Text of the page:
• Sharing is implemented by referencing shared memory

    • As mentioned, the memory not sequentially consistent

    • Not CTA; P-threads use RAM performance model, a greater concern as latencies have increased

    • Tends to promote very fine-grain sharing (recall count_3s example), which limits the work that can be used to amortize the overhead costs such as thread creation, scheduling, etc.

    • Scaling potential is limited

Writing threaded code using CTA principles usually gives good results

(c) 2010 Larry Snyder


Threading is subtle

Threading Is Subtle

  • It is difficult to get threaded programs right

    • Programmers are responsible for protecting all data references

    • Avoiding deadlock requires discipline and care -- and mistakes are easy to make, especially when optimizing

    • Timing errors can remain latent for a very long time before emerging

Main difficulties: Lots of work for small ||ism; poor scaling prospects

(c) 2010 Larry Snyder


Sample p thread code dot product

Sample P-thread Code: Dot-Product

# define NUMTHRDS 4

double sum;

double a[256], b[256];

int status;

int n = 256;

pthread_t thds[NUMTHRDS];

pthread_mutex_t mutex_sum;

int main ( int argc, char *argv[] );

void *dotprod ( void *arg );

int main ( int argc, char *argv[] ) {

int i;

pthread_attr_t attr;

for ( i = 0; i < n; i++ ) {

a[i] = i * 0.5;

b[i] = i * 2.0;

}

Creating Data

(c) 2010 Larry Snyder


P threads dot 2

P-threads Dot #2

pthread_mutex_init ( &mutex_sum, NULL );

pthread_attr_init ( &attr );

pthread_attr_setdetachstate ( &attr, PTHREAD_CREATE_JOINABLE );

for ( i = 0; i < NUMTHRDS; i++ ) {

pthread_create ( &thds[i], &attr, dotprod, ( void * ) i );

}

pthread_attr_destroy ( &attr );

for ( i = 0; i < NUMTHRDS; i++ ) {

pthread_join ( thds[i], ( void ** ) &status );

}

printf ( " Sum = %f\n", sum );

pthread_mutex_destroy ( &mutex_sum );

pthread_exit ( NULL );

return 0;

}

(c) 2010 Larry Snyder


P threads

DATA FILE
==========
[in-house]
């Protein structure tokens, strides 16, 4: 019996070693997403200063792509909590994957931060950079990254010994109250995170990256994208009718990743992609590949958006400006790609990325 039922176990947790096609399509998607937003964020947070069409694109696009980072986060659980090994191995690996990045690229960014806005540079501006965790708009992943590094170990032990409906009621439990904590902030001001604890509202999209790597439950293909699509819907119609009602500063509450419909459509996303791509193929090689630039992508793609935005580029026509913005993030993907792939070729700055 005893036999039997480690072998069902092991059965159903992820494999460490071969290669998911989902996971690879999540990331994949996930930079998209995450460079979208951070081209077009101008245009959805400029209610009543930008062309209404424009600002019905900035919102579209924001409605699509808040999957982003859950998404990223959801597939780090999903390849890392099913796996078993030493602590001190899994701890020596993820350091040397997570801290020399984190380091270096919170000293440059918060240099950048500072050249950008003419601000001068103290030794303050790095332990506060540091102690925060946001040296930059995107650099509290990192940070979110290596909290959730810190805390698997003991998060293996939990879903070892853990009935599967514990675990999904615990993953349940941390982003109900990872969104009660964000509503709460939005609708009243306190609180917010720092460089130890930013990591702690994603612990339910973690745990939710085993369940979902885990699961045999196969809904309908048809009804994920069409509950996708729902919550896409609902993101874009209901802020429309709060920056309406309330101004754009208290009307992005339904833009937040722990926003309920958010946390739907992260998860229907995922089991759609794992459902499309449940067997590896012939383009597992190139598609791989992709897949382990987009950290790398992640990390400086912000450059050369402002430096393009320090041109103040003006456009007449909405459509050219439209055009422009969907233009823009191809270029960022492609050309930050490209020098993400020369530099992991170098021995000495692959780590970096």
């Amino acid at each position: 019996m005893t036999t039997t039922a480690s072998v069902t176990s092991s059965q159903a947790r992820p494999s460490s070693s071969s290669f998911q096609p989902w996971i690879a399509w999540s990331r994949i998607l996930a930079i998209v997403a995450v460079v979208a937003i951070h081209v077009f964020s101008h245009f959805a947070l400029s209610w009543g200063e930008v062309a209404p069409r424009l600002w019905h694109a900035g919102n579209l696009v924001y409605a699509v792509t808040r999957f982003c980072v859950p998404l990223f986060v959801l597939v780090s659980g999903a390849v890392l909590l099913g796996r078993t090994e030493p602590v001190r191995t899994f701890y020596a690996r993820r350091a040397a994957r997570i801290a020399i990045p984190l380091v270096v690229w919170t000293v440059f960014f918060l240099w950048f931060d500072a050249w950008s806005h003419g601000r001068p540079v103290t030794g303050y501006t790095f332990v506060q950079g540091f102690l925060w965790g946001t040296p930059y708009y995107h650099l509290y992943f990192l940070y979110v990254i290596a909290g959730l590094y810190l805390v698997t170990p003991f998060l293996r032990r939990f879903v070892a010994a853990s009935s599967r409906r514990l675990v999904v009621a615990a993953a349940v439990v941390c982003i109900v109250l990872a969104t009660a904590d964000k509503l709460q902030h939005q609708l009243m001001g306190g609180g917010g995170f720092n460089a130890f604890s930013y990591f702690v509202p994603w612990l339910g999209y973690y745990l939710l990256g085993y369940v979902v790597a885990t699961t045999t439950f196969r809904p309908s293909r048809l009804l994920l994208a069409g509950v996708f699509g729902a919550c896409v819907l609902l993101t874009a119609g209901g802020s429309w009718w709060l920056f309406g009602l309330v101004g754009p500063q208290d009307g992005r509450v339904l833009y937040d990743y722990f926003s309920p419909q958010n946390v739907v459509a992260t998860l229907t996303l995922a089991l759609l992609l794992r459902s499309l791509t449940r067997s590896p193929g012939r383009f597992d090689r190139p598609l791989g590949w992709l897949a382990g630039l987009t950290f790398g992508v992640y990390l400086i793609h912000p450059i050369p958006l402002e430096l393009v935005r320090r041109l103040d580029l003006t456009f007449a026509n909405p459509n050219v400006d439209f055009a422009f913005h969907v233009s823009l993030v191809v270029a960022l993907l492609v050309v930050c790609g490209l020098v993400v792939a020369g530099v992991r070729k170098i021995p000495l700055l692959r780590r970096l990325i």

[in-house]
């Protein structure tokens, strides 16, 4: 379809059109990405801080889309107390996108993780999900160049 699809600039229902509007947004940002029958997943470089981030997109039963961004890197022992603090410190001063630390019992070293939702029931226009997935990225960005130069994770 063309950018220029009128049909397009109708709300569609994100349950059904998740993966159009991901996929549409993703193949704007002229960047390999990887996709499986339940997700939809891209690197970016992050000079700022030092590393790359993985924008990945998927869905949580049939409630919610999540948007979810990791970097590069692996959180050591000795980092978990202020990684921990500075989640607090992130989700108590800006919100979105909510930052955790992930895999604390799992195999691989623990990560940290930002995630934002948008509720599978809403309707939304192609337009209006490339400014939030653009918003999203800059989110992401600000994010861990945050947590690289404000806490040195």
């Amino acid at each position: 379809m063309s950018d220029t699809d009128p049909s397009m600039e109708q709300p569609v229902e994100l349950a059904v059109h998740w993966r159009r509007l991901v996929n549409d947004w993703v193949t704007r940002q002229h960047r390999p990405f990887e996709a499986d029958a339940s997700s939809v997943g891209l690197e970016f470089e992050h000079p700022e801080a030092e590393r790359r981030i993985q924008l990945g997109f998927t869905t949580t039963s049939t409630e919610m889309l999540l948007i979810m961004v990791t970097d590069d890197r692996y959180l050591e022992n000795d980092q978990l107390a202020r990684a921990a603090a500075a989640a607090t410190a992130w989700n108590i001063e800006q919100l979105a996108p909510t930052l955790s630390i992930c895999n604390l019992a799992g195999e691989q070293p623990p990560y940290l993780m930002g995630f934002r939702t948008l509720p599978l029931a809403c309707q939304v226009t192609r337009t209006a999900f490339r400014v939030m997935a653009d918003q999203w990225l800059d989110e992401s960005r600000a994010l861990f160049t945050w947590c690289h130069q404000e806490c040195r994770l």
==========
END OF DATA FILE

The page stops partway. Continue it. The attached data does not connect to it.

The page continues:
P-threads

void *dotprod ( void *arg ) {

int i, my_first, my_last, myid;

double sum_local;

myid = ( int ) arg;

my_first = myid * n / NUMTHRDS;

my_last = ( myid + 1 ) * n / NUMTHRDS;

sum_local = 0;

for ( i = my_first; i <= my_last; i++ ) {

sum_local = sum_local + a[i] * b[i];

}

pthread_mutex_lock ( &mutex_sum );

sum = sum + sum_local;

pthread_mutex_unlock ( &mutex_sum );

pthread_exit ( ( void * ) 0 );

}

Actual Multiply

(c) 2010 Larry Snyder


Openmp

OpenMP

  • Developed as easy access to multi-threading

  • Has second life with multi-core (Intel and others push)

  • Approach

    • Add pragmas to C or Fortran code

    • Pragma-aware compiler links in appropriate library calls

    • Pragma-unaware compiler -- no change from sequential

    • All responsibility for parallel == sequential left to programmer

  • Main benefit: little effort, some benefit

  • Main liability: tight binding to sequential semantics

(c) 2010 Larry Snyder


Note openmp conflict

Note OpenMP Conflict

  • The program is sequential

    • When there is no compiler to interpret the pragmas, the code is sequential

    • When there is no parallelism available, the sequential code runs

    • When there is a compiler AND parallel processors the sequential code runs

  • But, we often observe that there IS usually a conceptual difference between sequential and parallel algorithms

  • (c) 2010 Larry Snyder


    Sample code dot product

    Sample Code -- Dot Product

    double dotProduct() {

    int I; double sum_p;

    double result = 0;

    #pragma omp parallel shared(a, b, result) private(sum_p)

    {

    sum_p=0;

    #pragma omp parallel for private(i)

    for(i=0; i<n; i++) {

    sum_p += a[i]*b[i];

    }

    #pragma omp critical

    {

    result += sum_p;

    }

    }

    return result;

    }

    (c) 2010 Larry Snyder


    Openmp compiler

    OpenMP Compiler

    • 4 Processor Sun Enterprise running the NAS PB written in C with OpenMP

    Block Tridiagonal

    Conjugate Gradient

    Embarrassingly ||

    Fast Fourier Trans

    Integer Sort

    LU Decomposition

    Multigrid Iteration

    Sparse Matrix-Vector

    (c) 2010 Larry Snyder


    Critique of openmp

    Critique of OpenMP

    • The easy cases work well; harder cases are probably much harder

    • Requires that the semantics of sequential computation be preserved

      • Directly opposite of our thesis in this course that algorithms must be rethought

      • Compilers must enforce the sequentially consistent memory model

      • Limited abstractions

    (c) 2010 Larry Snyder


    Hpf high performance fortran

    HPF: High Performance Fortran

    • Philosophy

      • Automatic parallelization won’t work

      • For data parallelism, what’s important is data placement and data motion

      • Give the compiler help:

        • Extends Fortran with directives to guide data distribution

      • Allow slow migration from legacy codes

        • The directives are only hints

    • Basic idea

      • Processors operate on only part of overall data

      • Directives say which processor operates on which data

      • Much higher level than message passing

    (c) 2010 Larry Snyder


    Hpf history

    HPF History

    The beginning

    • Designed by large consortium in the early 90’s

    • Participation by academia, industry, and national labs